You are telling that there will be other Faith No More albums?
We hope so. But it is hard to say, and the new record has not even been released yet, so let us breathe man (laughs)


2304, 2015

Two more glowing reviews for Sol Invictus in France and Austria

April 23rd, 2015|Faith No More, News, Sol Invictus reviews|2 Comments

A leading Austrian newspaper and a French website have both given Faith No More’s new album Sol Invictus rave reviews.

Heute (Austria)

Faith No More show their old strength on Sol Invictus

The review states that Faith No More have lived up to the promise shown by the singles Motherfucker and Superhero. “Musical diversity is again written in capital letters by Faith No More”.
It adds: “A central theme running through is the unmistakable voice of Patton that stretches through the 10 songs of the strong album. From the threatening, deep whisper on which he opens Sol Invictus to the manic screaming fits at the end of Separation Anxiety or Superhero as far as the almost already hypnotizing speech-singing of the musically brilliantly constructed Motherfucker…”
“Fans of the unusual band will enjoy Sol Invictus with considerable security. But all those whom Faith No More has passed by until now should listen to this new varied work at all costs. Just by attempting to leave restrict itself and stay in one musical drawer, the San Francisco band appeal to the broadest possible audience.” 2015-04-23 23-50-52

Clair & Obscur (France)

French cultural site Clair & Obscur is, if anything, even more emphatic in its praise for the Faith No More comeback album. It awards it 10/10 and declares at the outset: “The wait has not been in vain because Sol Invictus is already brewing as a successful return.”
Here is the review:
“On this highly-anticipated album, Mike Patton continues to scramble the tracks with his voice which is by turns passionate, enraged and panicked. It offers us a panorama of diverse possibilities, enriched over the passing of the years by the many projects and collaborations, always more improbable, of one or the other of the group. Consequently, it creates a world filled with truculent characters. Thus, besides nasal nonchalance force-fed with solemnity and hope (From the Dead), one finds the gravity of a character from a Shakespearean tragedy (Matador). Then we have the torment of a soul gripped in fear (Separation Anxiety) but also the grief drowned in bourbon of a barfly (Cone of Shame) as well as the delusions of a rapper (Motherfucker), all of which challenge us.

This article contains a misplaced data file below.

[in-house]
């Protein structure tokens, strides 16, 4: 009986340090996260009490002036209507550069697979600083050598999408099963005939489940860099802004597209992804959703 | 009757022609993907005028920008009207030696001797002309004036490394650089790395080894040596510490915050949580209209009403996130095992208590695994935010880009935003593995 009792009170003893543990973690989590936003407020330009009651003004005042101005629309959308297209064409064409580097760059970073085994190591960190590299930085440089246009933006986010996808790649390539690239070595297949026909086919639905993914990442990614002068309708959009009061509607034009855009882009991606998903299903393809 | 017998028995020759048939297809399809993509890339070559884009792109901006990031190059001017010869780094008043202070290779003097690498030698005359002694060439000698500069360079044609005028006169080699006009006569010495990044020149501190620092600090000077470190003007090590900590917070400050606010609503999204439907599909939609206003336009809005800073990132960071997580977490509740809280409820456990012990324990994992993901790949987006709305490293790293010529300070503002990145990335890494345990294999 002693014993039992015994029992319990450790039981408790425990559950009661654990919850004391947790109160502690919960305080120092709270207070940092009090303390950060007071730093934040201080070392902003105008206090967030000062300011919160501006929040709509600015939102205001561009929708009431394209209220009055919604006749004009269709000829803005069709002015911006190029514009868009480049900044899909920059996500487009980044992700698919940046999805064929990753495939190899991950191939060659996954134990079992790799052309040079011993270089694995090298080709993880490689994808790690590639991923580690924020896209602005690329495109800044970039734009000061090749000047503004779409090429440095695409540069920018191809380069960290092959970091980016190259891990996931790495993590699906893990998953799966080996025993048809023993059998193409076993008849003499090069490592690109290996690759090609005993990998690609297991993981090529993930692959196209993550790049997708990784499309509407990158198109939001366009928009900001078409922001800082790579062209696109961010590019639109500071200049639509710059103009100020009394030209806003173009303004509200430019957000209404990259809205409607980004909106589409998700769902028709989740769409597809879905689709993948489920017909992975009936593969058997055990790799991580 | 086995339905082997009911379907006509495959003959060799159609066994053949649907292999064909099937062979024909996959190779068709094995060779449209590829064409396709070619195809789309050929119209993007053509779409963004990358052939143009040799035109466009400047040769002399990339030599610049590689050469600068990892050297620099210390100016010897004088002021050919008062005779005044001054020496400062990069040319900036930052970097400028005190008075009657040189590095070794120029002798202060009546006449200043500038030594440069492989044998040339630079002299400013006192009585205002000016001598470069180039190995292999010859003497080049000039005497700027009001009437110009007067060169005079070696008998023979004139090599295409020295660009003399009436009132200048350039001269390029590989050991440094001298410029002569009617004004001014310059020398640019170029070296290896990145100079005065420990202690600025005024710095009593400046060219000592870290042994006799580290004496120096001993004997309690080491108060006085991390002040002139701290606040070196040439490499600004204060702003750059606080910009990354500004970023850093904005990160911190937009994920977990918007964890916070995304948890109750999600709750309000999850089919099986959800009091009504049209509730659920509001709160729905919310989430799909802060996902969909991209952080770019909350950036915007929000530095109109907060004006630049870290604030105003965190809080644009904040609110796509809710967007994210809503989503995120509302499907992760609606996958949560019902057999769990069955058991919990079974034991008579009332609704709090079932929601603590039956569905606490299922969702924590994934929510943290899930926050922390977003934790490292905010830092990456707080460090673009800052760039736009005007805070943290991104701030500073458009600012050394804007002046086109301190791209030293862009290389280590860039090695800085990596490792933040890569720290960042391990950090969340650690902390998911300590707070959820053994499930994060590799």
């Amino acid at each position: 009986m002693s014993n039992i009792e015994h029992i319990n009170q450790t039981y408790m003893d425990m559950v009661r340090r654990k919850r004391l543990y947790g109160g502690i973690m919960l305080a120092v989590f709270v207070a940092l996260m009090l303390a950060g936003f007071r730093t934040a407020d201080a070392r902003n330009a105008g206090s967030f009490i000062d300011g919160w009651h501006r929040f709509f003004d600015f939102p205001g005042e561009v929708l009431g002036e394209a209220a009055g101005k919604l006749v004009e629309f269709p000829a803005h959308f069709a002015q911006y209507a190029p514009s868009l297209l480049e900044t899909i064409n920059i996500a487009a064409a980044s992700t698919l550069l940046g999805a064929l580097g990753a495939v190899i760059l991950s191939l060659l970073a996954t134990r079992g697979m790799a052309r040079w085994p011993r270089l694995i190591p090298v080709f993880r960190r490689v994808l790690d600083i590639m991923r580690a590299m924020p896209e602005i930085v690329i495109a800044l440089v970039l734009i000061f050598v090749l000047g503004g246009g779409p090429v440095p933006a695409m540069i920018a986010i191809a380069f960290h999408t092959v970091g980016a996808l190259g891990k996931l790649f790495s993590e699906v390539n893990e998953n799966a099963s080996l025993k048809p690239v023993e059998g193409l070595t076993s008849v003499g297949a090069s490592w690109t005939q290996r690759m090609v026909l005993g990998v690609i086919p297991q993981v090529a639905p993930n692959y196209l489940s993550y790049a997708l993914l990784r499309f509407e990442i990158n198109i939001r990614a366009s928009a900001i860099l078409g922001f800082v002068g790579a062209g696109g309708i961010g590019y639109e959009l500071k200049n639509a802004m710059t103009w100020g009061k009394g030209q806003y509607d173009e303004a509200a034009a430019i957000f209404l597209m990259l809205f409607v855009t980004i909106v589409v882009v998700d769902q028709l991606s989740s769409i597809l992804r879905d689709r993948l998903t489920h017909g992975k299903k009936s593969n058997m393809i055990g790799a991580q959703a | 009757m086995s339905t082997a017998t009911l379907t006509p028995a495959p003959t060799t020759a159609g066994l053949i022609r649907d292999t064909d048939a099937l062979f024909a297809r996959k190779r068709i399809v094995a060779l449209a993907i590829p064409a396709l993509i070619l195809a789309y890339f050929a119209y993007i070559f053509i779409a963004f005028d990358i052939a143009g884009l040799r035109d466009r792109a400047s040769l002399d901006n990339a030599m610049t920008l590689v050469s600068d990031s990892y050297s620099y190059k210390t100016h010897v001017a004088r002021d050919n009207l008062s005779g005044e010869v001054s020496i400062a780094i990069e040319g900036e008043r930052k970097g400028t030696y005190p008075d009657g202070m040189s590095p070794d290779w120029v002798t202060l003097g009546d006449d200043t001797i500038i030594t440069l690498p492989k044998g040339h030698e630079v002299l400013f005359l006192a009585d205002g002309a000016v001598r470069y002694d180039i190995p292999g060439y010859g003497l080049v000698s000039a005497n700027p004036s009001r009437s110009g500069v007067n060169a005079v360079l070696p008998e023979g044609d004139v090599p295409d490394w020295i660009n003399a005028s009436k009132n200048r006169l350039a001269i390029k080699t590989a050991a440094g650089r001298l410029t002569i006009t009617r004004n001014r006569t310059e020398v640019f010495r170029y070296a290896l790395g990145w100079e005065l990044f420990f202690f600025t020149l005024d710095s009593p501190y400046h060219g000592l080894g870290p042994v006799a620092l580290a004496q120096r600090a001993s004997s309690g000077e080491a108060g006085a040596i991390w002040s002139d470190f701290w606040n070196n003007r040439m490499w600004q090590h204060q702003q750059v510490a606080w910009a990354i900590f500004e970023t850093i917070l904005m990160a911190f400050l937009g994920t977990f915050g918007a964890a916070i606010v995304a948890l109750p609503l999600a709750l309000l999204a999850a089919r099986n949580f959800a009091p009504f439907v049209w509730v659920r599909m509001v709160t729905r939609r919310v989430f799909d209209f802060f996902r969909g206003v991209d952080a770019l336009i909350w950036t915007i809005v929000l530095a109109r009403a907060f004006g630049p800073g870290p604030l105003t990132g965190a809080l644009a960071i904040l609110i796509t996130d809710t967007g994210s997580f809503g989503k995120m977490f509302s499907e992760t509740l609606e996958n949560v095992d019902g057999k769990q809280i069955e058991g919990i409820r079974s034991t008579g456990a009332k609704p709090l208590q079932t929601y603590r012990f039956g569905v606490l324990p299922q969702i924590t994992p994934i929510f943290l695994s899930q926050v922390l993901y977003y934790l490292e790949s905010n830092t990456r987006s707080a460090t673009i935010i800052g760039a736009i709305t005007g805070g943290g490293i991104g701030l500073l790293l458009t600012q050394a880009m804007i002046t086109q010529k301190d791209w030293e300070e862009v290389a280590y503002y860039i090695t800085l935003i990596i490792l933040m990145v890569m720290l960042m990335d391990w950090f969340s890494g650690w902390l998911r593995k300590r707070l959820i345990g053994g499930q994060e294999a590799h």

“But equally it would be unrealistic to ascribe a vocal style to every song. A track never presents only one type of voice. the charismatic singer/songwriter declining predictability and even more banality. He always seek to surprise us (did they not sing Surprise! You’re Dead in 1989). Rise of the Fall testifies to this as a falsetto is successfully followed by a growl. In light of this versatility, Mike involves his companions in territory both serene (From the Dead whose refrain could almost see the band return to centre stage) and animated (Superhero with its insistent guitars and haunted piano).
“In addition, the demons of American musical heritage seem to permeate the the sonic fabric (a forlorn harmonica here, the folk music of the Appalachians there, a spiritual from the cotton fields further on, or else the original blues). Even if the five Americans want to explore various horizons and unsettle the listener, they nevertheless retain a ferocious appetite for catchy choruses whether in the form of words (Rise of the Fall) or onomatopoeia (Cone of Shame), which will contribute to making the audience actors in their live performances.
“With a new album skilfully dressed with haunted, playful and unbridled moods, we can thus keep faith in Faith No More which has lost nothing in its music that transcends barriers. This is an iconic group which the world of music can continue to count on with a smile. 10/10”

807, 2012

Faith No More at Sonisphere France setlist and videos

July 8th, 2012|Faith No More, News|13 Comments

Setlist via Nessie French Faith No More Facebook page. Merci.






Setlist Amneville:
*zen meditation snippet*


2606, 2012

Faith No More Europe 2012: Sonisphere France set time

June 26th, 2012|Faith No More, News, Tour dates|2 Comments

An early info piece on this one because I saw a few questions on Facebook and Twitter. Faith No More are on stage at 23.30 CET on Saturday 7 July for this one – just after Marilyn Manson.

1701, 2012

Faith No More to play Sonisphere France?

January 17th, 2012|Faith No More, News|29 Comments

French radio station La Machine Radio is reporting that Faith No More will headline this summer’s Sonisphere France festival.

Faith No More are down to headline alongside Slash and Queen according to the report. The festival takes place on 6, 7 and 8 July in Amneville.

Via Bertrand D